One of the questions most frequently asked by importers and exporters is how much import duty they or their customers will have to pay. It would be convenient if there were an import duty calculator but unfortunately I haven’t found a reliable one yet! However, if you follow these steps you should have the information you need to calculate import duty to within a very small margin.
Commodity code / HS Code / HTS Code
There are many names for the code that identifies a product because each customs territory has its own tariff and code variations. In the UK we refer to the commodity code or HS code, in the USA it’s the HTS code and in the EU member states, Ireland, Belgium and the Netherlands for example, the Taric refers to the Goods code.
In Australia they use the Australian Harmonized Export Commodity Classification (AHECC). Regardless of which countries you are exporting from and importing to, the first 6 digits should always be the same as determined by the World Customs Organisation.
The next most important factor in determining the rate of import duty is the origin of the product. Another way of thinking about it is the economic nationality of the goods. There are several rules of origin that may apply, the commodity code will dictate which one depending on which country you’re importing from or exporting to.
It’s a confusing subject as there are so many variables to consider but as far as import duty is concerned, origin is most important when the two countries involved, for example the UK and one of the EU member states such as Ireland, Belgium or the Netherlands, have a free trade agreement (FTA). The terms of the free trade agreement will set out which rule of origin applies to each commodity code and what the rate of import duty is if the product meets the criteria of that rule.
It’s important to understand that importing a product from the USA or Australia and carrying out minor processes are not sufficient to change the origin to UK. As such, having paid import duty when it arrived in the UK, if it is then exported to the EU, import duty would be payable again by the customer there.
For a comprehensive explanation of rules of origin you can watch the webinar The International Trade Consultancy was engaged to provide for the Department of Business and Trade (or the Department for International Trade as it was then) Webinars – The International Trade Consultancy
Because import duty is a percentage of the value of the goods that are being imported, it’s essential to declare the value accurately. As with so many things in international trade, customs value is not as straightforward as you might think. There are 6 methods for working out the correct customs value for an import and the incoterms and cost of things like insurance need to be factored in too.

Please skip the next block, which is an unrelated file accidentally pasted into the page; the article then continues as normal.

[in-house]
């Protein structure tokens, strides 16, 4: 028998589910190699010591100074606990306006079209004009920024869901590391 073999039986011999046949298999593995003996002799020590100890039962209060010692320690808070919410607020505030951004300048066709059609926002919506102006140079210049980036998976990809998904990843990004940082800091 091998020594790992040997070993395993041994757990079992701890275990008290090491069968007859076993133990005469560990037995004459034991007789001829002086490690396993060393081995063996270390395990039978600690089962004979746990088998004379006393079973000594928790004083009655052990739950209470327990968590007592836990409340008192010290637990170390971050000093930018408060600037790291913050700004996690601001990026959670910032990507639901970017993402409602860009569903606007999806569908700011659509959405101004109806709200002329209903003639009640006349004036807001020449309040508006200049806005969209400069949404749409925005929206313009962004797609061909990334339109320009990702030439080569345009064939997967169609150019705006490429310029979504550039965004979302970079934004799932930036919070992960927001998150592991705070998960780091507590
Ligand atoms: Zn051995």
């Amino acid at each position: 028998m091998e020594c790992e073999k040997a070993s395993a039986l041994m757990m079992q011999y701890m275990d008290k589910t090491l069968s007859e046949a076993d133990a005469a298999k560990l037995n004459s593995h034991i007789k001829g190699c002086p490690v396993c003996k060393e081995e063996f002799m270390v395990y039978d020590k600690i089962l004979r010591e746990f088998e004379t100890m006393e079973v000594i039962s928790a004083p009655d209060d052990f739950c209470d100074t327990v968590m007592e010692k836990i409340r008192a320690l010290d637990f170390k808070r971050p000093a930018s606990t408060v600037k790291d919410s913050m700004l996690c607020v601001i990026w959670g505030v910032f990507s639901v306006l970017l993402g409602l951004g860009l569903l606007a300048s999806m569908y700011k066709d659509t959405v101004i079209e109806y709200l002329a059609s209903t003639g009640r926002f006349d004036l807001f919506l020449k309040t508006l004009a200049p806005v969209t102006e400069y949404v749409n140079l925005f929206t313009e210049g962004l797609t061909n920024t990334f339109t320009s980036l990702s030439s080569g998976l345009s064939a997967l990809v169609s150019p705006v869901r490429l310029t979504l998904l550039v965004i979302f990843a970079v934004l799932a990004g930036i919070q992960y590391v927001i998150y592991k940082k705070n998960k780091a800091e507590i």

Determining a fair value for goods that are being imported temporarily for demonstration purposes or as samples often causes lively debate…. For more information on this check out the FAQs section of our website.
Once you’ve identified the correct HS code and the origin of the product and worked out the correct value you can consult the tariffs in the importing country to get an idea of the import duty that will be payable. Bear in mind that there are sometimes additional local charges on top of the base rate of import duty that don’t show up in the tariff, however, you will have a good idea of the minimum import duty to be paid.
EU Tariff : TARIC Consultation (europa.eu)
USA Tariff: Harmonized Tariff Schedule (usitc.gov)
One last thing….
Export sales are 0% VAT rated so you don’t need to charge your customer UK VAT as you would do a domestic customer. However, if you’re selling to a customer in a country that applies VAT or an equivalent they will have to pay the VAT at their local rate (assuming you are using any Incoterms except DDP in which case the exporter is liable for this tax). So in Ireland VAT is set at 23% and in Belgium and the Netherlands it’s 21%.
In the USA they do have a sales tax which varies from state to state and it’s only paid by the final consumer rather than at each stage in the supply chain as with VAT. The VAT equivalent in Australia is the Goods and Services Tax (GST) which is generally 10%.
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If you haven’t found the information you were looking for in this blog or via the links get in touch today and we’ll be happy to help.